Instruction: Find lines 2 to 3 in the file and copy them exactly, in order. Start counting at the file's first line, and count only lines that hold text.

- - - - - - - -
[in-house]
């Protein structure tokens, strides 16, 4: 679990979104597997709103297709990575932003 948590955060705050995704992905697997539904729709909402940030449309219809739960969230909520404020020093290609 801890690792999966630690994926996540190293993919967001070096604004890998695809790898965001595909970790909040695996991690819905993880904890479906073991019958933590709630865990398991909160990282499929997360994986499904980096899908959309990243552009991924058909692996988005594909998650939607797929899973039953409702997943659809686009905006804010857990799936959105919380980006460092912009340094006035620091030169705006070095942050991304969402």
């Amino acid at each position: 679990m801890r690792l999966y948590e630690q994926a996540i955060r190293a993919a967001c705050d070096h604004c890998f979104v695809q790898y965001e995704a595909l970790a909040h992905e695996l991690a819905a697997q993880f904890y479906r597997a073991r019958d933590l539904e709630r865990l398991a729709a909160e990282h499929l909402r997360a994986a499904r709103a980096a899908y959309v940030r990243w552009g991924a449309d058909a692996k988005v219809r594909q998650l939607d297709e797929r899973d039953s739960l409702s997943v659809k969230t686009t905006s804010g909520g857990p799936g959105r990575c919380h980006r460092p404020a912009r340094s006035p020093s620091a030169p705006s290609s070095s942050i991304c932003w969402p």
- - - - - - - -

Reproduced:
């Protein structure tokens, strides 16, 4: 679990979104597997709103297709990575932003 948590955060705050995704992905697997539904729709909402940030449309219809739960969230909520404020020093290609 801890690792999966630690994926996540190293993919967001070096604004890998695809790898965001595909970790909040695996991690819905993880904890479906073991019958933590709630865990398991909160990282499929997360994986499904980096899908959309990243552009991924058909692996988005594909998650939607797929899973039953409702997943659809686009905006804010857990799936959105919380980006460092912009340094006035620091030169705006070095942050991304969402």
């Amino acid at each position: 679990m801890r690792l999966y948590e630690q994926a996540i955060r190293a993919a967001c705050d070096h604004c890998f979104v695809q790898y965001e995704a595909l970790a909040h992905e695996l991690a819905a697997q993880f904890y479906r597997a073991r019958d933590l539904e709630r865990l398991a729709a909160e990282h499929l909402r997360a994986a499904r709103a980096a899908y959309v940030r990243w552009g991924a449309d058909a692996k988005v219809r594909q998650l939607d297709e797929r899973d039953s739960l409702s997943v659809k969230t686009t905006s804010g909520g857990p799936g959105r990575c919380h980006r460092p404020a912009r340094s006035p020093s620091a030169p705006s290609s070095s942050i991304c932003w969402p």